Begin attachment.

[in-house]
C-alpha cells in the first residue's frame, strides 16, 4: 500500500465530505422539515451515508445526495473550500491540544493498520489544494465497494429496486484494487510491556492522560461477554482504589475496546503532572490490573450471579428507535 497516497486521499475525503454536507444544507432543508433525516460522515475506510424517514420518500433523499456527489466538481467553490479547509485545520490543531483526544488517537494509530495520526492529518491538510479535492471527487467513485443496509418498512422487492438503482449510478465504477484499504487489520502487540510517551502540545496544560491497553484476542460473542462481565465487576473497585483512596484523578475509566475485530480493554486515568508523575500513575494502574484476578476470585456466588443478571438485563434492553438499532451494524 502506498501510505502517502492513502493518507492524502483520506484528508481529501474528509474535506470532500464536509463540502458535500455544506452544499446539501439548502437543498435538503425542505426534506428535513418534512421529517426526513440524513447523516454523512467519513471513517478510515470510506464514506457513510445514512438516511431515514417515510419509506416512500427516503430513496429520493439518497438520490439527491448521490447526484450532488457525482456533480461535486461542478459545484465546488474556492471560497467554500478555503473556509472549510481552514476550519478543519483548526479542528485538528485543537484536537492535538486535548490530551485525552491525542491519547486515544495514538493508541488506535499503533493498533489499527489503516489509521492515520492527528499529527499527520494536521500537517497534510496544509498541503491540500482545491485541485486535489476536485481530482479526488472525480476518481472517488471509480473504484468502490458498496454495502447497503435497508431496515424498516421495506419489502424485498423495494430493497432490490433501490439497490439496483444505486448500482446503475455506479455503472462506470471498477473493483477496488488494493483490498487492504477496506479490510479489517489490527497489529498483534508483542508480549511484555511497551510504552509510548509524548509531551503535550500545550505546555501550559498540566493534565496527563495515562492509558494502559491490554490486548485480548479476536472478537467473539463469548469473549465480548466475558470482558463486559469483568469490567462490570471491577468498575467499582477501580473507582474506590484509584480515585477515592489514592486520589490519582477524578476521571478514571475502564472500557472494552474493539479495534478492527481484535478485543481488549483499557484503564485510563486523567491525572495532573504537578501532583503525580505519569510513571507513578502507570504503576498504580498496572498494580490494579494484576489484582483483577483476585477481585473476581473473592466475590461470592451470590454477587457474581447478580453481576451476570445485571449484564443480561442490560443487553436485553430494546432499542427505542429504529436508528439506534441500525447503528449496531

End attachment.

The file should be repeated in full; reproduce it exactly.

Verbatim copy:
[in-house]
C-alpha cells in the first residue's frame, strides 16, 4: 500500500465530505422539515451515508445526495473550500491540544493498520489544494465497494429496486484494487510491556492522560461477554482504589475496546503532572490490573450471579428507535 497516497486521499475525503454536507444544507432543508433525516460522515475506510424517514420518500433523499456527489466538481467553490479547509485545520490543531483526544488517537494509530495520526492529518491538510479535492471527487467513485443496509418498512422487492438503482449510478465504477484499504487489520502487540510517551502540545496544560491497553484476542460473542462481565465487576473497585483512596484523578475509566475485530480493554486515568508523575500513575494502574484476578476470585456466588443478571438485563434492553438499532451494524 502506498501510505502517502492513502493518507492524502483520506484528508481529501474528509474535506470532500464536509463540502458535500455544506452544499446539501439548502437543498435538503425542505426534506428535513418534512421529517426526513440524513447523516454523512467519513471513517478510515470510506464514506457513510445514512438516511431515514417515510419509506416512500427516503430513496429520493439518497438520490439527491448521490447526484450532488457525482456533480461535486461542478459545484465546488474556492471560497467554500478555503473556509472549510481552514476550519478543519483548526479542528485538528485543537484536537492535538486535548490530551485525552491525542491519547486515544495514538493508541488506535499503533493498533489499527489503516489509521492515520492527528499529527499527520494536521500537517497534510496544509498541503491540500482545491485541485486535489476536485481530482479526488472525480476518481472517488471509480473504484468502490458498496454495502447497503435497508431496515424498516421495506419489502424485498423495494430493497432490490433501490439497490439496483444505486448500482446503475455506479455503472462506470471498477473493483477496488488494493483490498487492504477496506479490510479489517489490527497489529498483534508483542508480549511484555511497551510504552509510548509524548509531551503535550500545550505546555501550559498540566493534565496527563495515562492509558494502559491490554490486548485480548479476536472478537467473539463469548469473549465480548466475558470482558463486559469483568469490567462490570471491577468498575467499582477501580473507582474506590484509584480515585477515592489514592486520589490519582477524578476521571478514571475502564472500557472494552474493539479495534478492527481484535478485543481488549483499557484503564485510563486523567491525572495532573504537578501532583503525580505519569510513571507513578502507570504503576498504580498496572498494580490494579494484576489484582483483577483476585477481585473476581473473592466475590461470592451470590454477587457474581447478580453481576451476570445485571449484564443480561442490560443487553436485553430494546432499542427505542429504529436508528439506534441500525447503528449496531